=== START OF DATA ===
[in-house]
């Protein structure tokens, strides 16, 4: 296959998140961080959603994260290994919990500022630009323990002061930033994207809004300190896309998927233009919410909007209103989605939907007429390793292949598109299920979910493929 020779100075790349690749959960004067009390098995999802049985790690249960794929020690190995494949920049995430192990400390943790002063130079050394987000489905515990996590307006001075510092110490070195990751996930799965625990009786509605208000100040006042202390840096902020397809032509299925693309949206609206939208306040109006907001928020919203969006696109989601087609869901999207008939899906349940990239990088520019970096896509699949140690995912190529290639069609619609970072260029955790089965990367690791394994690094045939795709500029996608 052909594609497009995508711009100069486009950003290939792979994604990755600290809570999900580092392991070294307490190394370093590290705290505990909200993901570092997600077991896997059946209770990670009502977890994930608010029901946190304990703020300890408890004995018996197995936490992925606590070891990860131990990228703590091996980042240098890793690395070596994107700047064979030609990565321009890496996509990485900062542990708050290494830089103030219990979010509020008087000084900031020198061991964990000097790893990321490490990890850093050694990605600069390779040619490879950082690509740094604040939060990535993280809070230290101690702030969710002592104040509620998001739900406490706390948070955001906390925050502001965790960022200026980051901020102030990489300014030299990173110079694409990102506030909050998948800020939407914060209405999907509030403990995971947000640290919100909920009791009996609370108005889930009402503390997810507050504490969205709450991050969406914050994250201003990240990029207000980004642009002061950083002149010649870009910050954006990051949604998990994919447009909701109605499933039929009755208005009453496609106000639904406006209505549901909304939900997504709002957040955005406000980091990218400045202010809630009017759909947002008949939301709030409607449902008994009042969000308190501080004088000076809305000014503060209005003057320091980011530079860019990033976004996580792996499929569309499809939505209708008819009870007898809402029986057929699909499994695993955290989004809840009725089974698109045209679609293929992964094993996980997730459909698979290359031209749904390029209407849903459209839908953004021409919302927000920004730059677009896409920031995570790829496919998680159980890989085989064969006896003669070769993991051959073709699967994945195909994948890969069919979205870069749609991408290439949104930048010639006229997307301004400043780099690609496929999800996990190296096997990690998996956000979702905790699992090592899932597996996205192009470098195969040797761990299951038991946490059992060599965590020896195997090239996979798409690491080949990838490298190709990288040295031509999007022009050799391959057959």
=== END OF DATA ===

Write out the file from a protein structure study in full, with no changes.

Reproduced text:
[in-house]
């Protein structure tokens, strides 16, 4: 296959998140961080959603994260290994919990500022630009323990002061930033994207809004300190896309998927233009919410909007209103989605939907007429390793292949598109299920979910493929 020779100075790349690749959960004067009390098995999802049985790690249960794929020690190995494949920049995430192990400390943790002063130079050394987000489905515990996590307006001075510092110490070195990751996930799965625990009786509605208000100040006042202390840096902020397809032509299925693309949206609206939208306040109006907001928020919203969006696109989601087609869901999207008939899906349940990239990088520019970096896509699949140690995912190529290639069609619609970072260029955790089965990367690791394994690094045939795709500029996608 052909594609497009995508711009100069486009950003290939792979994604990755600290809570999900580092392991070294307490190394370093590290705290505990909200993901570092997600077991896997059946209770990670009502977890994930608010029901946190304990703020300890408890004995018996197995936490992925606590070891990860131990990228703590091996980042240098890793690395070596994107700047064979030609990565321009890496996509990485900062542990708050290494830089103030219990979010509020008087000084900031020198061991964990000097790893990321490490990890850093050694990605600069390779040619490879950082690509740094604040939060990535993280809070230290101690702030969710002592104040509620998001739900406490706390948070955001906390925050502001965790960022200026980051901020102030990489300014030299990173110079694409990102506030909050998948800020939407914060209405999907509030403990995971947000640290919100909920009791009996609370108005889930009402503390997810507050504490969205709450991050969406914050994250201003990240990029207000980004642009002061950083002149010649870009910050954006990051949604998990994919447009909701109605499933039929009755208005009453496609106000639904406006209505549901909304939900997504709002957040955005406000980091990218400045202010809630009017759909947002008949939301709030409607449902008994009042969000308190501080004088000076809305000014503060209005003057320091980011530079860019990033976004996580792996499929569309499809939505209708008819009870007898809402029986057929699909499994695993955290989004809840009725089974698109045209679609293929992964094993996980997730459909698979290359031209749904390029209407849903459209839908953004021409919302927000920004730059677009896409920031995570790829496919998680159980890989085989064969006896003669070769993991051959073709699967994945195909994948890969069919979205870069749609991408290439949104930048010639006229997307301004400043780099690609496929999800996990190296096997990690998996956000979702905790699992090592899932597996996205192009470098195969040797761990299951038991946490059992060599965590020896195997090239996979798409690491080949990838490298190709990288040295031509999007022009050799391959057959």